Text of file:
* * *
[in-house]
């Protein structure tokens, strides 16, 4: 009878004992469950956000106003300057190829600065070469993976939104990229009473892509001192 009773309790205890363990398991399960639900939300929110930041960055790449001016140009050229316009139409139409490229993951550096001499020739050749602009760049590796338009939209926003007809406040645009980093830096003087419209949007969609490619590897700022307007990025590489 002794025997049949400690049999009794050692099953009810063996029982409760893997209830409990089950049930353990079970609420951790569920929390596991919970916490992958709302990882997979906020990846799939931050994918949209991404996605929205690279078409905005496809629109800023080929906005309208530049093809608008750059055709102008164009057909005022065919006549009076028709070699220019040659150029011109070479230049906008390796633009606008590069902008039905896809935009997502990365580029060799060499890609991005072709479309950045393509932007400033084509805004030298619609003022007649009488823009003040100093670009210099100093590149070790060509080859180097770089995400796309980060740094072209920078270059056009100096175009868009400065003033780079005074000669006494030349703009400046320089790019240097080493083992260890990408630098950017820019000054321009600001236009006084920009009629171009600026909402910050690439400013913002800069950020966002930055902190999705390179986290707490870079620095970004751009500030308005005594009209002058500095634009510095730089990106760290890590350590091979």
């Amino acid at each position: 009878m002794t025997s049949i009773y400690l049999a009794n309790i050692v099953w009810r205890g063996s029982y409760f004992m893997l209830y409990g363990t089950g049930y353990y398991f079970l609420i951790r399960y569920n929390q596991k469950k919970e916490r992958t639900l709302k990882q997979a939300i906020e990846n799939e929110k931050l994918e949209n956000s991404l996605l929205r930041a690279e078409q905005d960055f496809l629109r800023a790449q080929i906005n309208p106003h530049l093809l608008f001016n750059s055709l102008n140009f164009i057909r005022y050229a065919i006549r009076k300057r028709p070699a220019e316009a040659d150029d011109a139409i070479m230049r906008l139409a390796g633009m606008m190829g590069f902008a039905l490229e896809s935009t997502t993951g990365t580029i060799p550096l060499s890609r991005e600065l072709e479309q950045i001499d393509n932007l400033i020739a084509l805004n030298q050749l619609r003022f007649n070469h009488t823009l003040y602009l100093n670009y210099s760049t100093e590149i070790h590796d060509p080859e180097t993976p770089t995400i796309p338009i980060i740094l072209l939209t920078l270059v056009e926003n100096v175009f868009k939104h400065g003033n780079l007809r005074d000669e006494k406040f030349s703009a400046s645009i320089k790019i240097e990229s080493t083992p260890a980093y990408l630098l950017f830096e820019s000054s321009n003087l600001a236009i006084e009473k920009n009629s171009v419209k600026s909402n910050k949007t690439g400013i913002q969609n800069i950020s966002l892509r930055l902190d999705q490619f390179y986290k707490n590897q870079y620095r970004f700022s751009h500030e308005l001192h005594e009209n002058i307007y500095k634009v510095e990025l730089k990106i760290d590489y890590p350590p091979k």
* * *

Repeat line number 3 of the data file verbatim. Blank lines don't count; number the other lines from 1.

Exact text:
């Amino acid at each position: 009878m002794t025997s049949i009773y400690l049999a009794n309790i050692v099953w009810r205890g063996s029982y409760f004992m893997l209830y409990g363990t089950g049930y353990y398991f079970l609420i951790r399960y569920n929390q596991k469950k919970e916490r992958t639900l709302k990882q997979a939300i906020e990846n799939e929110k931050l994918e949209n956000s991404l996605l929205r930041a690279e078409q905005d960055f496809l629109r800023a790449q080929i906005n309208p106003h530049l093809l608008f001016n750059s055709l102008n140009f164009i057909r005022y050229a065919i006549r009076k300057r028709p070699a220019e316009a040659d150029d011109a139409i070479m230049r906008l139409a390796g633009m606008m190829g590069f902008a039905l490229e896809s935009t997502t993951g990365t580029i060799p550096l060499s890609r991005e600065l072709e479309q950045i001499d393509n932007l400033i020739a084509l805004n030298q050749l619609r003022f007649n070469h009488t823009l003040y602009l100093n670009y210099s760049t100093e590149i070790h590796d060509p080859e180097t993976p770089t995400i796309p338009i980060i740094l072209l939209t920078l270059v056009e926003n100096v175009f868009k939104h400065g003033n780079l007809r005074d000669e006494k406040f030349s703009a400046s645009i320089k790019i240097e990229s080493t083992p260890a980093y990408l630098l950017f830096e820019s000054s321009n003087l600001a236009i006084e009473k920009n009629s171009v419209k600026s909402n910050k949007t690439g400013i913002q969609n800069i950020s966002l892509r930055l902190d999705q490619f390179y986290k707490n590897q870079y620095r970004f700022s751009h500030e308005l001192h005594e009209n002058i307007y500095k634009v510095e990025l730089k990106i760290d590489y890590p350590p091979k």